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Toward the Automatic Control of Robot Assembly Tasks via Potential Functions: The Case of 2-D Sphere Assemblies

Proceedings of the IEEE International Conference on Robotics and Automation, May 1992

Louis L. Whitcomb, D. E. Koditschek, and Joao B. D. Cabrera
Yale University
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Abstract
       A new approach to the problem of controlling automated assembly tasks using artificial potential functions isdescribed. A simple class of tasks, 2-D sphere assemblies, is examined. A primitive constructive theory for the control of this class of tasks is presented. Preliminary computer simulations demonstrate the new approach may provide surprisingly good performance.
BibTeX entry
@inproceedings{whitcomb-icra-1992,
   title     = {Toward the automatic control of robot assembly tasks via potential functions: the case of 2-D sphere assemblies},
   author    = {Whitcomb, L.L. and Koditschek, D.E. and Cabrera, J.B.D.},
   booktitle = {Robotics and Automation, 1992. Proceedings., 1992 IEEE International Conference on},
   year      = {1992},
   month     = {May},
   pages     = {2186-2191 vol.3},
   doi       = {10.1109/ROBOT.1992.219933}
}
Comments
Copyright 1992 IEEE. Reprinted from Proceedings of the IEEE Conference on Robotics and Automation, 1992., Volume 3, pages 2186–2191.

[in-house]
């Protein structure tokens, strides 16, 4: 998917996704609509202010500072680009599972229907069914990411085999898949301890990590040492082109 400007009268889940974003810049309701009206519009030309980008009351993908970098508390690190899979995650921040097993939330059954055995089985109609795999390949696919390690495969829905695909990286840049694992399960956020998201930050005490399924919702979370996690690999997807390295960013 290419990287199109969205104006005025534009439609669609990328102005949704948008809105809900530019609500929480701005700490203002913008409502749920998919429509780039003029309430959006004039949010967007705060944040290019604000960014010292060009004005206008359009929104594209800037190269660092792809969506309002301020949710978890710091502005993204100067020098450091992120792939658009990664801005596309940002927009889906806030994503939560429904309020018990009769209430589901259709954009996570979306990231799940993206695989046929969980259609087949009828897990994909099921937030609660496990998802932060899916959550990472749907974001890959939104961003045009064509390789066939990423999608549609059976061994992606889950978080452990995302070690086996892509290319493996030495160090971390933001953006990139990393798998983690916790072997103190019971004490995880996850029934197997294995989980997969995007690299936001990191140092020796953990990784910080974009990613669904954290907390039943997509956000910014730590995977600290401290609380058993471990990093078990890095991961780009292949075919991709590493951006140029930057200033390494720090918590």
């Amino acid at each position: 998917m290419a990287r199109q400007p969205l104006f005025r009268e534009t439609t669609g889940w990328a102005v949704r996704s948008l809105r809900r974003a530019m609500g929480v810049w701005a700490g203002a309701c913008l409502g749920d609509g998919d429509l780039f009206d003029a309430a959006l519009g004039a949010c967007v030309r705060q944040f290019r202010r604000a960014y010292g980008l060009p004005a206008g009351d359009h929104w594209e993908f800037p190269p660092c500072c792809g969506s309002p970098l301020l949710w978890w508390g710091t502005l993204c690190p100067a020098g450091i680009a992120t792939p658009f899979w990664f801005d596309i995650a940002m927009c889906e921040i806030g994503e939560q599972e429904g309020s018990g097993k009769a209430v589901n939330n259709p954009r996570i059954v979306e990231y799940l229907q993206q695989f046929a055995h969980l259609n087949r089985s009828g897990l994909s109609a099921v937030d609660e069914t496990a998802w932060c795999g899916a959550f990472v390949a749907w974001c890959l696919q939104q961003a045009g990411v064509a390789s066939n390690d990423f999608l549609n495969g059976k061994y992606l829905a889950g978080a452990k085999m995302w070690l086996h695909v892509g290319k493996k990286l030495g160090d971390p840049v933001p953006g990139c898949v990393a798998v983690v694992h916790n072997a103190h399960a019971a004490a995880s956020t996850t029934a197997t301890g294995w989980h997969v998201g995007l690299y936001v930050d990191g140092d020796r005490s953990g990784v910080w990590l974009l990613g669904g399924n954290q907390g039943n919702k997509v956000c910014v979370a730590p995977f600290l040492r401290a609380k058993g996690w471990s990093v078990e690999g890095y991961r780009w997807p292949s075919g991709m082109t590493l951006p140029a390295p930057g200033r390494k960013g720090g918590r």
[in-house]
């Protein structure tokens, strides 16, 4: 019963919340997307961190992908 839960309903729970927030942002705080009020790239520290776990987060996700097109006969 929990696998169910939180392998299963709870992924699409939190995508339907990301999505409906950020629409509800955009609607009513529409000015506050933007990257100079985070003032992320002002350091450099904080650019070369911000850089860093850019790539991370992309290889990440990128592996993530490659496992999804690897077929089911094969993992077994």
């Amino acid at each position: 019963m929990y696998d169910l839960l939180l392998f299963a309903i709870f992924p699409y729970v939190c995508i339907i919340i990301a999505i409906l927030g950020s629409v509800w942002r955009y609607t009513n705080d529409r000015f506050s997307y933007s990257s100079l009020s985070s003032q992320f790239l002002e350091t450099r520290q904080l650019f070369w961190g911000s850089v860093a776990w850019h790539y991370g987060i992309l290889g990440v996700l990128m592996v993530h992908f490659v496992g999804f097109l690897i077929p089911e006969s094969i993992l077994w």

This material is posted here with permission of the IEEE. Such permission of the IEEE does not in any way imply IEEE endorsement of any of the University of Pennsylvania’s products or services. Internal or personal use of this material is permitted. However, permission to reprint/republish this material for advertising or promotional purposes or for creating new collective works for resale or redistribution must be obtained from the IEEE by writing to pubs-permissions@ieee.org. By choosing to view this document, you agree to all provisions of the copyright laws protecting it.
NOTE: At the time of publication, author Daniel Koditschek was affiliated with Yale University. Currently, he is a faculty member in the Department of Electrical and Systems Engineering at the University of Pennsylvania.

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